High Performance Thin Layer Chromatography (HPTLC): For the HPTLC analysis, ethanolic extract of L.cylindricafruits was applied as bands on the plate with Camag microliter syringe attached with automatic TLC sampler 4 (ATS4).
The TLC plate was aluminum sheet precoated with silica gel 60 F254 and applied 5 µL and 10 µL of the extract separately on the TLC plate as 10 mm bands in two tracks of 10 mm distance.
The plate was developed in the solvent system (Toluene: ethyl acetate: formic acid in the ratio 5: 2: 0.2). The plate was developed using a Camag twin trough chamber. Photo documentation was done using Camag visualizer.
Camag TLC scanner installed with WINCATS software was used for fingerprint development in the UV and visible region, after derivatization with vanillin-sulphuric acid. The developed plate was air-dried and visualized under UV 254 and 366 nm.
The fingerprints were recorded, and the plate was derivatized using vanillin-sulphuric acid. The chromatograms under white light and fingerprint profile at 575 nm were recorded.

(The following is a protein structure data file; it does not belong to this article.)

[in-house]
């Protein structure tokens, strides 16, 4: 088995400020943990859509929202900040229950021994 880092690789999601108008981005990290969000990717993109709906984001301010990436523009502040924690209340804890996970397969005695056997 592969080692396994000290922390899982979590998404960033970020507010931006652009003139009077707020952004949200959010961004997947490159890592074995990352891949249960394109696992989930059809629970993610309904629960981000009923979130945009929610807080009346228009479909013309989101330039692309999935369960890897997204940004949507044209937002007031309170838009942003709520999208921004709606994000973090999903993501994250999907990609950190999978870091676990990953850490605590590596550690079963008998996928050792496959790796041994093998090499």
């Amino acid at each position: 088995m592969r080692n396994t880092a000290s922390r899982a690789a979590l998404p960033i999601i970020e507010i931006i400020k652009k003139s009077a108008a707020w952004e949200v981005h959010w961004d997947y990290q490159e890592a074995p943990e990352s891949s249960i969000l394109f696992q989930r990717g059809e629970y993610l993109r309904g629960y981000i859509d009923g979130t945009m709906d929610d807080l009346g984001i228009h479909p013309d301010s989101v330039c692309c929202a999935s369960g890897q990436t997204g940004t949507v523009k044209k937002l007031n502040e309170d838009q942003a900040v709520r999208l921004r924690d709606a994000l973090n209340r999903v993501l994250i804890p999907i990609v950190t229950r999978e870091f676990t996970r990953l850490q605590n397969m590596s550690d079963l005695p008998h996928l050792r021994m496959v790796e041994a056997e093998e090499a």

Fourier Transform Infra-red (FTIR): About 1 mg of the dried methanolic extract was encapsulated in 10 mg of KBr pellet, in order to prepare translucent sample discs.
The powdered sample of the extract was loaded in an FTIR spectroscope (Shimadzu, Japan), with a scan range from 400 to 4000 cm-1 with a resolution of 4 cm-1. The spectral data was taken on Agilent Cary 630 FTIR spectrometer that is based on the ATR (Attenuated total reflection) method. This was done to find out the functional groups present in the plant extract.